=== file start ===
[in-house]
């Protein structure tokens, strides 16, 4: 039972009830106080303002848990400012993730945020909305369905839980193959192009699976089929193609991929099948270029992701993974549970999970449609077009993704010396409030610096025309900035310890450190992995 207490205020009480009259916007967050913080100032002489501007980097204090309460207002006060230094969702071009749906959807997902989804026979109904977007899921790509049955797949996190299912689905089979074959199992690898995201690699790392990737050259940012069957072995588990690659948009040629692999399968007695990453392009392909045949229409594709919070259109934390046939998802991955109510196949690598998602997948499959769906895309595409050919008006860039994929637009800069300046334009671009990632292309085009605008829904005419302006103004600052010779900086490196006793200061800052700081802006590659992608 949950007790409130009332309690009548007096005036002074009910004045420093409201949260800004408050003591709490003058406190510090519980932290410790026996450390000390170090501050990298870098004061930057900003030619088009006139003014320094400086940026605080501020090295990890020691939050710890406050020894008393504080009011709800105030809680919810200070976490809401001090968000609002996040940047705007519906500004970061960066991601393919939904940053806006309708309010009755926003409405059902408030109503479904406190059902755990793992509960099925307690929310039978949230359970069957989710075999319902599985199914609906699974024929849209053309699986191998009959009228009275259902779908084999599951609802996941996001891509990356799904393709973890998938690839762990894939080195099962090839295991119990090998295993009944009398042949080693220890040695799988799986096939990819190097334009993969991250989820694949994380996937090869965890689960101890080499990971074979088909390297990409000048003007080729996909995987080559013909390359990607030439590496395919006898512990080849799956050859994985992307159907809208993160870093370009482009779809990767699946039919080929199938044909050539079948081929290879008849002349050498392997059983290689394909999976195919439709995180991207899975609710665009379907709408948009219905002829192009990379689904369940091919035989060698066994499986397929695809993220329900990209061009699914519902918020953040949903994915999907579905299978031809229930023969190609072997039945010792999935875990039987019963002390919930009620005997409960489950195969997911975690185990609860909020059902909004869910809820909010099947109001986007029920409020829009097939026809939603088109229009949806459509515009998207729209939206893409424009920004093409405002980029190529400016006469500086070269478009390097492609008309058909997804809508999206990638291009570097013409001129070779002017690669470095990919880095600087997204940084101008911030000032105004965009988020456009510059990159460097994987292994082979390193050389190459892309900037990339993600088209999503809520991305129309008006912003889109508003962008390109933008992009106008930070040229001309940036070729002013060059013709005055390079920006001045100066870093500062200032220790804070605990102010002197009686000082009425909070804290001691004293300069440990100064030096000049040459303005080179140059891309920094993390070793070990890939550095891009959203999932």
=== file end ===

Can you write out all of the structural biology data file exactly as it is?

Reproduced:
[in-house]
């Protein structure tokens, strides 16, 4: 039972009830106080303002848990400012993730945020909305369905839980193959192009699976089929193609991929099948270029992701993974549970999970449609077009993704010396409030610096025309900035310890450190992995 207490205020009480009259916007967050913080100032002489501007980097204090309460207002006060230094969702071009749906959807997902989804026979109904977007899921790509049955797949996190299912689905089979074959199992690898995201690699790392990737050259940012069957072995588990690659948009040629692999399968007695990453392009392909045949229409594709919070259109934390046939998802991955109510196949690598998602997948499959769906895309595409050919008006860039994929637009800069300046334009671009990632292309085009605008829904005419302006103004600052010779900086490196006793200061800052700081802006590659992608 949950007790409130009332309690009548007096005036002074009910004045420093409201949260800004408050003591709490003058406190510090519980932290410790026996450390000390170090501050990298870098004061930057900003030619088009006139003014320094400086940026605080501020090295990890020691939050710890406050020894008393504080009011709800105030809680919810200070976490809401001090968000609002996040940047705007519906500004970061960066991601393919939904940053806006309708309010009755926003409405059902408030109503479904406190059902755990793992509960099925307690929310039978949230359970069957989710075999319902599985199914609906699974024929849209053309699986191998009959009228009275259902779908084999599951609802996941996001891509990356799904393709973890998938690839762990894939080195099962090839295991119990090998295993009944009398042949080693220890040695799988799986096939990819190097334009993969991250989820694949994380996937090869965890689960101890080499990971074979088909390297990409000048003007080729996909995987080559013909390359990607030439590496395919006898512990080849799956050859994985992307159907809208993160870093370009482009779809990767699946039919080929199938044909050539079948081929290879008849002349050498392997059983290689394909999976195919439709995180991207899975609710665009379907709408948009219905002829192009990379689904369940091919035989060698066994499986397929695809993220329900990209061009699914519902918020953040949903994915999907579905299978031809229930023969190609072997039945010792999935875990039987019963002390919930009620005997409960489950195969997911975690185990609860909020059902909004869910809820909010099947109001986007029920409020829009097939026809939603088109229009949806459509515009998207729209939206893409424009920004093409405002980029190529400016006469500086070269478009390097492609008309058909997804809508999206990638291009570097013409001129070779002017690669470095990919880095600087997204940084101008911030000032105004965009988020456009510059990159460097994987292994082979390193050389190459892309900037990339993600088209999503809520991305129309008006912003889109508003962008390109933008992009106008930070040229001309940036070729002013060059013709005055390079920006001045100066870093500062200032220790804070605990102010002197009686000082009425909070804290001691004293300069440990100064030096000049040459303005080179140059891309920094993390070793070990890939550095891009959203999932």